Unlike on Alexa, users don’t have to explicitly enable an Action on Google Home to use it. Also, while it’s possible for users to explicitly trigger an Action, it’s an option that’s not made clear. "The concern is whether Google will charge to have Actions discovered," Joe Evans, senior research analyst at Enders Analysis, notes.
So far, it’s early days for Google in this space, and Matt Bush, Google UK’s director of agencies, has previously said it has no immediate plans to monetise the Action ecosystem.
But how does search work on Alexa? For the most part, Alexa will query several resources available, including Bing, Yelp and a database of enabled Skills, including WebMD for medical queries.
Daren Gill, director of Amazon Alexa, says that Amazon has invented and built search functions from scratch within the organisations. "There are teams in place that determine how they want to put answers in place," he says. ›
How to get into the Google Answer box
Digital agency 360i conducted a study to discover the benefits to a brand of being chosen for the Google Answer box, and how to go about getting selected.
"We found a large opportunity to target and engage search behaviour with immediate answers to queries attached to the brand," Jeremy McDonald, search engine optimisation director at 360i, says. The agency found that appearing in the Answer box increased click-through rates by 30%. So what does Google tend to select for the box? According to McDonald, Google’s Knowledge Graph prefers websites that:
- Most obviously, answer the question.
- Place the answer high up in the page.
- Answer directly and use the language of "is", "what" and "how".
- Be objective and informative. Brands
- often try to answer with "our approach is…" and that just doesn’t work.
- Ideally, make the search term part of the page title.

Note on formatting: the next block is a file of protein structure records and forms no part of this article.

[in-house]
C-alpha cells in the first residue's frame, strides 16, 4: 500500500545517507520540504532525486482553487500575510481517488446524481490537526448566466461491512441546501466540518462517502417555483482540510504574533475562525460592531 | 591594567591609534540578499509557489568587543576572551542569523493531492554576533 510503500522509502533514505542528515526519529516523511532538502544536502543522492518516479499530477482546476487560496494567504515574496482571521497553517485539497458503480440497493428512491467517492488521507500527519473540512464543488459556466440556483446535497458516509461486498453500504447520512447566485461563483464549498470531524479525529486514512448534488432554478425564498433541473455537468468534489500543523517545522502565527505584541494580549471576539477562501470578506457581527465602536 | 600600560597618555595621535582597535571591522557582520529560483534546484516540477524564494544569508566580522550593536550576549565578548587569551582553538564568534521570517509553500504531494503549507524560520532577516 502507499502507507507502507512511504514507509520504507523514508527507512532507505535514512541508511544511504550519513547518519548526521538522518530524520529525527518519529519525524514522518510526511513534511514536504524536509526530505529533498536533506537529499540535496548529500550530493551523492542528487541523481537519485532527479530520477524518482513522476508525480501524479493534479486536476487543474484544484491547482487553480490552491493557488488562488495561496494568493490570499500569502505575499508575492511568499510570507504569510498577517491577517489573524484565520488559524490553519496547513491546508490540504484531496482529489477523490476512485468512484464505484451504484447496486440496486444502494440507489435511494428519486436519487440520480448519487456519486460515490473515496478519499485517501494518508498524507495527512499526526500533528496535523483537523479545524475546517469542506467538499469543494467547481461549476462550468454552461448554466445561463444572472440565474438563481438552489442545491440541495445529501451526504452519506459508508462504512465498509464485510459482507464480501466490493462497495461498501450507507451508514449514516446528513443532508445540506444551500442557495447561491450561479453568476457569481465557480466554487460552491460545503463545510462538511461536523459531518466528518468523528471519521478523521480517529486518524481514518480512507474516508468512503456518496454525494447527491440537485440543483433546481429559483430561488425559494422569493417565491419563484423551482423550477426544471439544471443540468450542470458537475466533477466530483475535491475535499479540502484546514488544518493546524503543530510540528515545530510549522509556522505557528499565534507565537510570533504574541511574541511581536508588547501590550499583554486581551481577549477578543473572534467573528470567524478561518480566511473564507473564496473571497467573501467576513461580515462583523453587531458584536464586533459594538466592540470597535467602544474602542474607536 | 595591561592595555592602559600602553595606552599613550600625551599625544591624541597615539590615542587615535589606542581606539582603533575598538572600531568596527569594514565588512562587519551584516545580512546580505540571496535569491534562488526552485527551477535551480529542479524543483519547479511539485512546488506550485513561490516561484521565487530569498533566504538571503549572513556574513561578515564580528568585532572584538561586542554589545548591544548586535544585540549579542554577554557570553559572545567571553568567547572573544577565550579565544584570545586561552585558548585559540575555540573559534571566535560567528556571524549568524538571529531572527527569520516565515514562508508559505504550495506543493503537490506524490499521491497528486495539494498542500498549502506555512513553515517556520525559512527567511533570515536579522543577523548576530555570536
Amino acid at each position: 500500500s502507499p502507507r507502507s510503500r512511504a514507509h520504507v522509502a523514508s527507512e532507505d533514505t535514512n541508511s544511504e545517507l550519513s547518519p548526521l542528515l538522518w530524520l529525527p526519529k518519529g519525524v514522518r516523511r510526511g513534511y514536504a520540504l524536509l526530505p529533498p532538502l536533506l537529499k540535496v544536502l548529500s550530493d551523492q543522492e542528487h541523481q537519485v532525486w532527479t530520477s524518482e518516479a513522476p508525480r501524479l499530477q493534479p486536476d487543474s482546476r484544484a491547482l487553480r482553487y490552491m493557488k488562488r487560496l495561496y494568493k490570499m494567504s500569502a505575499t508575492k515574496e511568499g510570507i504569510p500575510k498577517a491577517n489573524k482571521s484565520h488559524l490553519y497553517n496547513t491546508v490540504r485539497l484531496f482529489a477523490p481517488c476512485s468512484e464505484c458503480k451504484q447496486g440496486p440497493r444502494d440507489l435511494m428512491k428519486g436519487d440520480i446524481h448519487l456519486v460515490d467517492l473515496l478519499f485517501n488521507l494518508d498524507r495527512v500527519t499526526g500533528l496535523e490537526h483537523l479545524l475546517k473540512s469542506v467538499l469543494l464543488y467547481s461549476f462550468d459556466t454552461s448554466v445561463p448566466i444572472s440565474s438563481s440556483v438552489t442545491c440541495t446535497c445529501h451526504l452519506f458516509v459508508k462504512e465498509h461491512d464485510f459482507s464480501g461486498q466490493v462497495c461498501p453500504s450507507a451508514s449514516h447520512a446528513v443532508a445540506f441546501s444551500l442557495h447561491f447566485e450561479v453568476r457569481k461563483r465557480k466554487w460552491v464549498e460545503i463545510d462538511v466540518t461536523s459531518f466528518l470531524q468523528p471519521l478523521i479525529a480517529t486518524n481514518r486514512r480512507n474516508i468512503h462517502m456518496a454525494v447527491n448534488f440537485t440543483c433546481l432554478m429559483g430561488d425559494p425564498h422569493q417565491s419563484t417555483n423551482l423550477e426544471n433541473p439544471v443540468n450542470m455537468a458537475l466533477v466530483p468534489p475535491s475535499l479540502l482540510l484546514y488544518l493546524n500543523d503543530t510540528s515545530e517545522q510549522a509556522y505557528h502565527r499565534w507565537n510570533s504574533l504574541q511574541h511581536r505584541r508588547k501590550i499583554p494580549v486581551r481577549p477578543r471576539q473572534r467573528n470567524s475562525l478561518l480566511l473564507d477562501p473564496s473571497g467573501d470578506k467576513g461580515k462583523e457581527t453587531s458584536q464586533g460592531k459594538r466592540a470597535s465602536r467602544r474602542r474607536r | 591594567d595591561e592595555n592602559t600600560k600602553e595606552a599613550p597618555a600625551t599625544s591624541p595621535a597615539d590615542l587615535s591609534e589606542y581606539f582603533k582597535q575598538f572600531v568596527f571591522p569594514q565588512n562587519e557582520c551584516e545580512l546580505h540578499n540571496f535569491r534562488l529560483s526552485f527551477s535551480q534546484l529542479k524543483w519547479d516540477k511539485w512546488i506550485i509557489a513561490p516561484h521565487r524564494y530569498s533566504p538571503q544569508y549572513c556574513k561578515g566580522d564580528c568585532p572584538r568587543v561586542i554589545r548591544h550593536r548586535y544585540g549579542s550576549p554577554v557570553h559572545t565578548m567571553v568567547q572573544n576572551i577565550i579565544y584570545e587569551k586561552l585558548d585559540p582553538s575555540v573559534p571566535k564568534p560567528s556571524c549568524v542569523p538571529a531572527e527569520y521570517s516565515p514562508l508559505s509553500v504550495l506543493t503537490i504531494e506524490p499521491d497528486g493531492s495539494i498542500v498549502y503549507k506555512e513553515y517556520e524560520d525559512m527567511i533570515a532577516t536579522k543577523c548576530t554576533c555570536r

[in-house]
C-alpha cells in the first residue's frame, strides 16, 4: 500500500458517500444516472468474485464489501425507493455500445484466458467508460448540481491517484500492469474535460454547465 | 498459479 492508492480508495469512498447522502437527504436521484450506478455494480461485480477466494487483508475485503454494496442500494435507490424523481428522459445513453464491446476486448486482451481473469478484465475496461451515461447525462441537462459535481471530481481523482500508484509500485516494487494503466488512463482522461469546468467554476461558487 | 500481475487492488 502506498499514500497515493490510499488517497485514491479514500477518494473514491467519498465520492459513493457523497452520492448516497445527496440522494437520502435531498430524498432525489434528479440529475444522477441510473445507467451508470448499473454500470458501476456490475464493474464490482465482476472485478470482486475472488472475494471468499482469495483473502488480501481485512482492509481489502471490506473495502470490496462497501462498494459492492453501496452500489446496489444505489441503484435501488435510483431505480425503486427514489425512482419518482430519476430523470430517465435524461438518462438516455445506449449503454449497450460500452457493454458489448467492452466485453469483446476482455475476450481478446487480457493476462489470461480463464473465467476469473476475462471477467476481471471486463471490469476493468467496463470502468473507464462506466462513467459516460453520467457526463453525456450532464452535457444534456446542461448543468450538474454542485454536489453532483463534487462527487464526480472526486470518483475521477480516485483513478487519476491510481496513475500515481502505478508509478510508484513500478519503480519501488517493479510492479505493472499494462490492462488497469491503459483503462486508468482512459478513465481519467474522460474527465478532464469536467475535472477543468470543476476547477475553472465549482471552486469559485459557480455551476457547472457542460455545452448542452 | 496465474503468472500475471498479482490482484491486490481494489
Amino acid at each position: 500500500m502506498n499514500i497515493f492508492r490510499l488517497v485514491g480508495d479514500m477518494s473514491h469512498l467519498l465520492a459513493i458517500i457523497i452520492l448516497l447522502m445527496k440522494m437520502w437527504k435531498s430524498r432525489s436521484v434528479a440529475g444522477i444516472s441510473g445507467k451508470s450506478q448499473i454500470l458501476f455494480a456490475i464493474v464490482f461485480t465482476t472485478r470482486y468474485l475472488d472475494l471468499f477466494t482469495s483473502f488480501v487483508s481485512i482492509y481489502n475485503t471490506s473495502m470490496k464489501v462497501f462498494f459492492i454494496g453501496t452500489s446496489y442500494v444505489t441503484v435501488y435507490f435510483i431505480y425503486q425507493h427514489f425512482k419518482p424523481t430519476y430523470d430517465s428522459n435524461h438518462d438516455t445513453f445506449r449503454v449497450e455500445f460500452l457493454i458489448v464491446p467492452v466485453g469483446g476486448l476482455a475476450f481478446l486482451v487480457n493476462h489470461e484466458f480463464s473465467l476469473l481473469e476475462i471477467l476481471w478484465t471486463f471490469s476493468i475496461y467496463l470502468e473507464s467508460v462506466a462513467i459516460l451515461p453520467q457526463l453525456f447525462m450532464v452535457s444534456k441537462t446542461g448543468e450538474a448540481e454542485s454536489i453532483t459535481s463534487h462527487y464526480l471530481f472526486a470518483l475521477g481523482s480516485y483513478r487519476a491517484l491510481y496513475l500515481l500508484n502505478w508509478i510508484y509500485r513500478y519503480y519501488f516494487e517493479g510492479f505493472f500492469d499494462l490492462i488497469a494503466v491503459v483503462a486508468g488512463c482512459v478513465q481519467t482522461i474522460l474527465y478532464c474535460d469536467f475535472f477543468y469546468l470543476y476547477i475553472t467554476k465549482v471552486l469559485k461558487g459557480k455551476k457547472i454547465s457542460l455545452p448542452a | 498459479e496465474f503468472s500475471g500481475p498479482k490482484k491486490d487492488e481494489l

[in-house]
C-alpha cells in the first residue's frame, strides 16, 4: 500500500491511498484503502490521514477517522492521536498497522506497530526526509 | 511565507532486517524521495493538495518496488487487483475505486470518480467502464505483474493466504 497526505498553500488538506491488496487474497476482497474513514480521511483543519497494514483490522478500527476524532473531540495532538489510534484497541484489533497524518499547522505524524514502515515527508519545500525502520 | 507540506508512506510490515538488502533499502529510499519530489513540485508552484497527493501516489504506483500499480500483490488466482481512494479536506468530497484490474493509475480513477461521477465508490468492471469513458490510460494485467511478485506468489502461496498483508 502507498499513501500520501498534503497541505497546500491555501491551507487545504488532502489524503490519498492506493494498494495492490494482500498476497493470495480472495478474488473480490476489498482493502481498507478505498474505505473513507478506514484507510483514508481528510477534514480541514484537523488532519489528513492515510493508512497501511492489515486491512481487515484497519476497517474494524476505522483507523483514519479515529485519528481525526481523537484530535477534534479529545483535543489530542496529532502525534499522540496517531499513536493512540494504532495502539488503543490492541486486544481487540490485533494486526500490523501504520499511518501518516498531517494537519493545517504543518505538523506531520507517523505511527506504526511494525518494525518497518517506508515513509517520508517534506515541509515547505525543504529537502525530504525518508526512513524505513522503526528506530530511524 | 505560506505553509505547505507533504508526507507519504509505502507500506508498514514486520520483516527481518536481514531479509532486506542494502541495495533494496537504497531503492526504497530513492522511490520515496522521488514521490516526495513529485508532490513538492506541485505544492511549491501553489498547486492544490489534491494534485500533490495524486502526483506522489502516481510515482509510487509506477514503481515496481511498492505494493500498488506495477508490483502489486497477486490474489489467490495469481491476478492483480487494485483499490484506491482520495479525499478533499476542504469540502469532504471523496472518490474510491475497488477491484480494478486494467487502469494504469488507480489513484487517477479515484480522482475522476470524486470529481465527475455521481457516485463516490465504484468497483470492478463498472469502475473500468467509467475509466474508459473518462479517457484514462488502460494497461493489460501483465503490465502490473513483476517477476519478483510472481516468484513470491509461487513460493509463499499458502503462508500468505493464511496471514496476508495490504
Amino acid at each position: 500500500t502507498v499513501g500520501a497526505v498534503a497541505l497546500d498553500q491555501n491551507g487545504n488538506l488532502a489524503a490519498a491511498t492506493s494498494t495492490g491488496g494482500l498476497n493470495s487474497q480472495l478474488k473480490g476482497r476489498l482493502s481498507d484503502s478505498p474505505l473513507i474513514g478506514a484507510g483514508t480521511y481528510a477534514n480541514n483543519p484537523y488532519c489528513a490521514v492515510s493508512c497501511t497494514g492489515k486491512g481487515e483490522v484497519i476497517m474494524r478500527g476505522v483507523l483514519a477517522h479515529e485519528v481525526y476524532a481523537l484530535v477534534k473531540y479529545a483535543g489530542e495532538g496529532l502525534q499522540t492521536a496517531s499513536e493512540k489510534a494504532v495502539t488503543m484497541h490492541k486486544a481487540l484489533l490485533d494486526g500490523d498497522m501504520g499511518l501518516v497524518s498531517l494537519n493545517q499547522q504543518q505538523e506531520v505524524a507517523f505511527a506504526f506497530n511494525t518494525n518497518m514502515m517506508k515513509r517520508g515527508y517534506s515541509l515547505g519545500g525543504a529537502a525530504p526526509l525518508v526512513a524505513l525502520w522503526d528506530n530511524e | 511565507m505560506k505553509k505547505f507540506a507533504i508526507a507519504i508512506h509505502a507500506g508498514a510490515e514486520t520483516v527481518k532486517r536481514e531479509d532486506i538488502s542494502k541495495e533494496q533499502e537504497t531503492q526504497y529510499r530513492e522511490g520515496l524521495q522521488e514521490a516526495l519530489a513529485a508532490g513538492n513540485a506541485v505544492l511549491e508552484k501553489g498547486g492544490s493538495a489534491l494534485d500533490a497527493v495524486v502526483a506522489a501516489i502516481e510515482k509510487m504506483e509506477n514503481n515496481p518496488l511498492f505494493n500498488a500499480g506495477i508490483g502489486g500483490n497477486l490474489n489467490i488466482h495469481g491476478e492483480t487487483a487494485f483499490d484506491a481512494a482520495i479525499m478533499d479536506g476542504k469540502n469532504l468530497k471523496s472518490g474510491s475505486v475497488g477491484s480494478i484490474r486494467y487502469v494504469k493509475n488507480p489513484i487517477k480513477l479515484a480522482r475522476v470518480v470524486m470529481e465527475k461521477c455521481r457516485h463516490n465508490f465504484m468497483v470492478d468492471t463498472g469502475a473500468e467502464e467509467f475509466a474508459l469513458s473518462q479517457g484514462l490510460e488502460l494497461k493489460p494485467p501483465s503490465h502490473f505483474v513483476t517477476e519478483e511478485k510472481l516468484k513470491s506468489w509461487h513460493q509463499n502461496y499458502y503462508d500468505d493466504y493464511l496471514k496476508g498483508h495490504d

Alexa is changing online shopping
Search has, arguably, never been Amazon’s priority. The online retailer has stuck to what it knows best – enabling consumers to order instantly using its Prime service via the more than 11 million Echo devices sold so far.
While no comparable statistics exist in the UK, according to GfK, 10% of US households have an Amazon Echo and more than half have their devices in the kitchen. Research conducted by Experian in the US last September found that one in three Echo owners has asked Alexa to order an item.
The tie-in with Amazon Prime, which also includes a grocery delivery service, plus Skills that allow users to order a pizza from Domino’s, a coffee from Starbucks or a taxi from Uber, has turned Alexa into a "shopping machine", Experian’s study concluded.
"Amazon views voice as having the potential to greatly impact human-computer interaction and it will be extremely powerful for removing friction," Gill says.
In the interest of removing consumer friction, if requested to do so Alexa will select the best product based on several factors, Gill adds. "Let’s say a customer asks Alexa to buy toothpaste, without any specifics. Alexa will use algorithms to determine the right product for the person looking for the toothpaste, providing the best decision for the category."
This is no different from how it works on Amazon Retail, he adds. "Best price and the best choice. The challenge is that language has an element of ambiguity to it."
But companies have started to question whether Alexa’s shopping decisions are really the "best price and the best choice" for the customer. With 30% of search queries across all platforms predicted to be screenless by 2020 (according to Gartner), users will become more reliant on whatever Alexa deems best.
With 30% of search queries across all platforms predicted to be screenless by 2020, users will become more reliant on whatever Alexa deems bestGartner